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PostPosted: Sun Sep 15, 2013 4:05 am 
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Location: Carmichael, CA
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dependable wrote:
Has anyone been able to get bananas to set fruit in temperate conditions?


100% container grown apple banana plants I brought back from Hawai'i set fruit after close to 2 years, they were small though and not really much to eat as it turned out; M basjoo grown both in-ground/dug up brought in set fruit indoors, same with red zebrina but not edible either. Am presently trying dwarf cav in-ground/will dig & bring in with a mind toward fruit but it will likely be a year longer before they are mature enough to fruit. I forget the number he told me but a friend in Hawai'i who grows them commercially would always answer me with something like "28 leaves" everythime I'd ask him how long it took the get fruit. His point was that time age does not matter, it was maturity of the plant based on leaf development - this was specifically the apple bananas don't know if the concept applies to other species.

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PostPosted: Sat Sep 28, 2013 3:22 pm 
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We typically get an early frost in the 2nd week of October so I'm preparing to have supplies on hand to dig out the bananas & aroids. The Mekong Giant though has become so large I may have to let it go, the leaves are topping out over 14' which is fine but the rootball must be massive and there are rhizomes the diameter of a shovel handle poking up here and there a few feet out. I assume that I can just sever all of those and focus on the massive rootball though?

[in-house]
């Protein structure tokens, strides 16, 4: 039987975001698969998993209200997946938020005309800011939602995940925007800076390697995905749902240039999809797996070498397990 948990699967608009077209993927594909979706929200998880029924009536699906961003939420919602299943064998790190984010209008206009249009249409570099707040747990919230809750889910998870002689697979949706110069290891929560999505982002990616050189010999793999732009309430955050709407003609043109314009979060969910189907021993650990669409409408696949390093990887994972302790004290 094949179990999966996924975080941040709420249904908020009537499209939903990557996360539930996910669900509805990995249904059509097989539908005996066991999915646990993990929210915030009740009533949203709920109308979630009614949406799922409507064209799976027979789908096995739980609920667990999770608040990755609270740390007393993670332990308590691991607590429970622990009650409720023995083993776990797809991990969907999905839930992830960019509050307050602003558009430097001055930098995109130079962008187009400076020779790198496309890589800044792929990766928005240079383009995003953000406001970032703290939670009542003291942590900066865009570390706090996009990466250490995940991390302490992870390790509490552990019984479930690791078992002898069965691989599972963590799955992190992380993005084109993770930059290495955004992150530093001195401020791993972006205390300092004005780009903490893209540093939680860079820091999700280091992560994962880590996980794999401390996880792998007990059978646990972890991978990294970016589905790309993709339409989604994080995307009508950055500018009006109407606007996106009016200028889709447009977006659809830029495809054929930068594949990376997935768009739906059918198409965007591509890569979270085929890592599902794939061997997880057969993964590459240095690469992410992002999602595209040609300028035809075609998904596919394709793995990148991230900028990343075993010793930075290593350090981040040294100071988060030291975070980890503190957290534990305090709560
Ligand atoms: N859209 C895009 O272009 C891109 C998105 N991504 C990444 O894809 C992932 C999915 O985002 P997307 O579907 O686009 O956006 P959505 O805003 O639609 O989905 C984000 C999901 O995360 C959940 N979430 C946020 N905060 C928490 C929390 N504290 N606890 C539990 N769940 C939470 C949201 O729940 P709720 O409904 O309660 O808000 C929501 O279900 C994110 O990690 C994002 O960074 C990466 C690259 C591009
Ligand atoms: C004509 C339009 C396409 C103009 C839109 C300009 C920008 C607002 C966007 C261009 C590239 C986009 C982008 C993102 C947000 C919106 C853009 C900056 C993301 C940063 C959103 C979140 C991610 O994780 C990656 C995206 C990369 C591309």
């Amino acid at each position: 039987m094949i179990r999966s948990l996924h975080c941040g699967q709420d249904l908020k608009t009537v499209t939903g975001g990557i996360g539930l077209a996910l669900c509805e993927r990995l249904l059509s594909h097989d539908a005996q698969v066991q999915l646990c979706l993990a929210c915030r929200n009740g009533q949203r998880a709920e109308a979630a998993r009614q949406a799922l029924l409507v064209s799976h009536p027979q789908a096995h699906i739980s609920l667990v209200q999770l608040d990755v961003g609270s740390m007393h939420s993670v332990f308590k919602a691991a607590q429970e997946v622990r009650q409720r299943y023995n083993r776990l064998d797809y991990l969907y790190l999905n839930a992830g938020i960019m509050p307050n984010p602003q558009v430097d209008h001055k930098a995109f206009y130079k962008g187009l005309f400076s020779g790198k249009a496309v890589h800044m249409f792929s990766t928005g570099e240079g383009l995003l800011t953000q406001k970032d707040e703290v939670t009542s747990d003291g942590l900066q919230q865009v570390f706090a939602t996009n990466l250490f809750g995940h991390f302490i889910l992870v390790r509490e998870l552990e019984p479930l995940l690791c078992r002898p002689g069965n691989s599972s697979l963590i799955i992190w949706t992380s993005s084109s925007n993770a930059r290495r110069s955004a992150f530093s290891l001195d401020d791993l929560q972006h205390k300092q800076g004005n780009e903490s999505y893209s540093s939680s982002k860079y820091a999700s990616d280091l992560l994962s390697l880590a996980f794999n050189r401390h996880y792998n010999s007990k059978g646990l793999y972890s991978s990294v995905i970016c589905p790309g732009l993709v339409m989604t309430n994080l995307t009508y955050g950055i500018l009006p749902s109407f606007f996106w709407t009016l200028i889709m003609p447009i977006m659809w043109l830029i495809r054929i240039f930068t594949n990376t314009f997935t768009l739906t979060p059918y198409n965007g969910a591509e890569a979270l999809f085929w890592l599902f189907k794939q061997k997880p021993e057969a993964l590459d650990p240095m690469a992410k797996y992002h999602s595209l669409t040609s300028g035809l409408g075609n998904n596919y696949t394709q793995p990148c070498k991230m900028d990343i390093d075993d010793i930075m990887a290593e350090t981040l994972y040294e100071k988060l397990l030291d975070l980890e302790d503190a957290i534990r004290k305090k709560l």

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PostPosted: Mon Sep 30, 2013 3:14 pm 
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Location: St. Louis area Location Details
Since it's going to be hitting upper 80's here by the end of the week, I'm hoping any frosts are a couple of weeks late. I'm not ready to start digging up all of this stuff yet!

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PostPosted: Tue Oct 01, 2013 1:51 pm 
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Yeah, 80's here too but with only weekends to get stuff out of the ground I have to be ready a week ahead. It will be sad to dig out the Thai Giant that thing is freaking huge with new leaves the size of a dining table.

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PostPosted: Tue Oct 01, 2013 5:17 pm 
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I've actually had a hard time growing Colocasia gigantea this year -- both my normal one and 'Thai Giant' started out fine by then at one point died, eventually only producing a new small survival leaf. They were in pots, waiting until they got big enough -- which they never did. Disappointing.

My normal Colocasia esculenta though... I've got some HUGE ones this year.

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PostPosted: Tue Oct 15, 2013 5:44 am 
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Location: upstate NY zone 6B Location Details
Looks like my ensete maurelii plants got to a pretty decent size after 1 season of growth. The bigger one is around 54 inches tall by 10 inches in diameter at the base. Here are some pictures. I know the first frost should be hitting in the next couple of weeks so these will be getting dug out soon to over-winter.

Before picture on June 22nd
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October 14th, just shy of 4 months.
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I'm not sure if it's because the other one got a slower start, or soil conditions, but this one is no more than 40 inches tall by about 6.5 inches in diameter.
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Some of my basjoos not that big, but looking alright.
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PostPosted: Mon Oct 21, 2013 1:34 am 
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I got the ensete maurelii dig up and found that with the leaves and roots cut off, the corms weigh 19lbs and 11lbs each which is not bad for 1st year plants. I wonder how much they can weigh after 2 seasons.